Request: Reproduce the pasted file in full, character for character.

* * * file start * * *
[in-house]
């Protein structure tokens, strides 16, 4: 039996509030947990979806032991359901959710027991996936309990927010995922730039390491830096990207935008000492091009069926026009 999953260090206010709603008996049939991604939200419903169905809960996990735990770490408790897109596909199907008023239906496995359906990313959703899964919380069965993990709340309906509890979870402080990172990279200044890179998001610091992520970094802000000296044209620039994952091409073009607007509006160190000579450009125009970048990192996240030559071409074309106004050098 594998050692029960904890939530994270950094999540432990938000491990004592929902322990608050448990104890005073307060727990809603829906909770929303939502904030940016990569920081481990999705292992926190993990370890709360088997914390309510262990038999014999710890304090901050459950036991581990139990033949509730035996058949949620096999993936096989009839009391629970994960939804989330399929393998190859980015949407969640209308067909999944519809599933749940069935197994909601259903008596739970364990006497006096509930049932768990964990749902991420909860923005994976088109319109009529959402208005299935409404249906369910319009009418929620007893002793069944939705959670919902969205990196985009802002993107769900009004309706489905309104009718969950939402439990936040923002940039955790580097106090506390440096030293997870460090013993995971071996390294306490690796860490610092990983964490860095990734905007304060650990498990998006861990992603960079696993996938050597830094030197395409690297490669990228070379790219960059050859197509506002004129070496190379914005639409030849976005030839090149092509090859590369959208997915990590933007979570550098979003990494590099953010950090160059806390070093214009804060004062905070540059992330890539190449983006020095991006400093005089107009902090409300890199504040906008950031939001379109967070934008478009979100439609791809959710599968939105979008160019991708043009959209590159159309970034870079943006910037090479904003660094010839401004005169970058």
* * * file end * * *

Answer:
[in-house]
């Protein structure tokens, strides 16, 4: 039996509030947990979806032991359901959710027991996936309990927010995922730039390491830096990207935008000492091009069926026009 999953260090206010709603008996049939991604939200419903169905809960996990735990770490408790897109596909199907008023239906496995359906990313959703899964919380069965993990709340309906509890979870402080990172990279200044890179998001610091992520970094802000000296044209620039994952091409073009607007509006160190000579450009125009970048990192996240030559071409074309106004050098 594998050692029960904890939530994270950094999540432990938000491990004592929902322990608050448990104890005073307060727990809603829906909770929303939502904030940016990569920081481990999705292992926190993990370890709360088997914390309510262990038999014999710890304090901050459950036991581990139990033949509730035996058949949620096999993936096989009839009391629970994960939804989330399929393998190859980015949407969640209308067909999944519809599933749940069935197994909601259903008596739970364990006497006096509930049932768990964990749902991420909860923005994976088109319109009529959402208005299935409404249906369910319009009418929620007893002793069944939705959670919902969205990196985009802002993107769900009004309706489905309104009718969950939402439990936040923002940039955790580097106090506390440096030293997870460090013993995971071996390294306490690796860490610092990983964490860095990734905007304060650990498990998006861990992603960079696993996938050597830094030197395409690297490669990228070379790219960059050859197509506002004129070496190379914005639409030849976005030839090149092509090859590369959208997915990590933007979570550098979003990494590099953010950090160059806390070093214009804060004062905070540059992330890539190449983006020095991006400093005089107009902090409300890199504040906008950031939001379109967070934008478009979100439609791809959710599968939105979008160019991708043009959209590159159309970034870079943006910037090479904003660094010839401004005169970058």